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Front page of “Your Stories of Life in High-Rises,” a collection of photo galleries comprised of user-submitted images

Media Elements

After watching all four of the short films in this documentary, I felt like I had been watching actual film footage. A closer look revealed that much of what I perceived as footage was really a still photo with animated graphics added to it.

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Each of these lanterns sways back and forth within the still photo

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The addition of moving smoke or fog brought many stills like this one to life

Another technique the director used to make a photo look like video involved zooming out on the photo to resemble the panning of a video camera.

In addition to these more subtle methods of illusion, the project made frequent use of animated graphics, interactive content, and micro-games.

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This interactive image of Babel tower crumbles to the ground with just a few clicks.

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Babel tower rises and falls as you drag the white hand icon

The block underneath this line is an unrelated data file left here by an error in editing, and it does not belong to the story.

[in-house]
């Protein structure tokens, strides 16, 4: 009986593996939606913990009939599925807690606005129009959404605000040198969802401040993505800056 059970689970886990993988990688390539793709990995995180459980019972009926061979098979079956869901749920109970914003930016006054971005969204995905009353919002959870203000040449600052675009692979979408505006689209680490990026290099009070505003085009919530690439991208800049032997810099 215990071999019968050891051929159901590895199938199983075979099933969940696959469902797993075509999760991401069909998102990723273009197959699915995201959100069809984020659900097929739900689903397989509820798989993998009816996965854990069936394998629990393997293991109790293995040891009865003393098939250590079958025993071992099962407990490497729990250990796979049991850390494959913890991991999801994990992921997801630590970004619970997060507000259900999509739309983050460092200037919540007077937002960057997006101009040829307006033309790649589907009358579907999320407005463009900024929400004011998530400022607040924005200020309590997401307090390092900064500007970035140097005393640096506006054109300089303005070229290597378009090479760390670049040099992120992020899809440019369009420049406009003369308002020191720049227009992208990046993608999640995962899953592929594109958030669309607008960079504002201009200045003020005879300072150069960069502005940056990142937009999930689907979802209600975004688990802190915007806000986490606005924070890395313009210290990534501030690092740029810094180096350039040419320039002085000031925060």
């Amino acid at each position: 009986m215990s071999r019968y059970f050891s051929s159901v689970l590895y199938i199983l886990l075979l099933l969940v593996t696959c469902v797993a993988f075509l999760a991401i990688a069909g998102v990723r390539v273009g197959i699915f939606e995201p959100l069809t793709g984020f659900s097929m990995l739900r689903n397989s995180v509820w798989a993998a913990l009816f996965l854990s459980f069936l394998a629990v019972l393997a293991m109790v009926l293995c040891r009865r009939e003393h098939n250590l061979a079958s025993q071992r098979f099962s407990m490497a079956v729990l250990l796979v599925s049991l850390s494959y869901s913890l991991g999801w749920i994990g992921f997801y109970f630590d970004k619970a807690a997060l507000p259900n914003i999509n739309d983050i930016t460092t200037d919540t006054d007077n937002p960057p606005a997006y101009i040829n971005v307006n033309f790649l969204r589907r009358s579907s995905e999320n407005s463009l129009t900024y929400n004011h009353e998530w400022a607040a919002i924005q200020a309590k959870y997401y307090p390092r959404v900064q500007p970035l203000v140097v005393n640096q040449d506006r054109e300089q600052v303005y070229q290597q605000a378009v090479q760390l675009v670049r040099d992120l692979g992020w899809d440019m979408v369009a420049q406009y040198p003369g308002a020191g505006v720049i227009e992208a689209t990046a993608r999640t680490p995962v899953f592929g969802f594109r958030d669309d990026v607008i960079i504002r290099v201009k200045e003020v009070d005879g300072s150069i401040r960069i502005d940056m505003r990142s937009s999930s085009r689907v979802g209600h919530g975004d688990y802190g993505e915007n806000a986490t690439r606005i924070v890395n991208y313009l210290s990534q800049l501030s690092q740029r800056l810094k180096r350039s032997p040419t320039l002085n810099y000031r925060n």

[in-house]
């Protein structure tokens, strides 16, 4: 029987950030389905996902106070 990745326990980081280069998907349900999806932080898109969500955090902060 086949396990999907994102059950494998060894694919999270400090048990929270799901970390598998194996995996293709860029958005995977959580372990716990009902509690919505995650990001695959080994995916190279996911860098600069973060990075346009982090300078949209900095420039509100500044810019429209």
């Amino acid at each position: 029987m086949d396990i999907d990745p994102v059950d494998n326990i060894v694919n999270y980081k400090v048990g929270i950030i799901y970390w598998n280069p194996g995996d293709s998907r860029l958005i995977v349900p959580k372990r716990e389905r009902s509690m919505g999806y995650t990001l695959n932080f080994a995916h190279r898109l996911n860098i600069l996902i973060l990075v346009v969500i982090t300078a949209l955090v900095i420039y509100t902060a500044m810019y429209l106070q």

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Dragging the hand to pull the elevator down causes an animated horse to gallop across the screen.

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Pull it down even further to learn more

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A micro-game challenges you to build 15 condos in Vancouver by clicking on glowing flashes of light as they appear.

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Notice the flash of light along the top of the mountain range

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In this interactive you drag pieces of furniture into the micro apartment unit to see how difficult it can be to work with limited living space.

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Here you drag the “East” and “West” tabs to see more of Moscow or London. This split view is often used in maps that let you compare changes in topography side by side.

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As if you were rewinding and fast-forwarding through footage, this interactive lets you tear  down the building and then watch the demolition in reverse. Just drag the hand icon along the left slider.

Photos in the “explore more” sections can be flipped over to reveal additional information. Some are postcards with stamped dates and descriptions on the back. Other images feature the name of the photographer or artist, descriptions of the subjects, and the names of museums the works appear in.

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Many of the photo slideshows are accompanied by audio interviews. Recordings start automatically and play continuously as you flip through the photos.

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Photo in the “Explore Demolition” slideshow, accompanied by an audio interview with Miles Glendinning.

Here are some user-submitted photos from the “Pets” and “Storms” categories: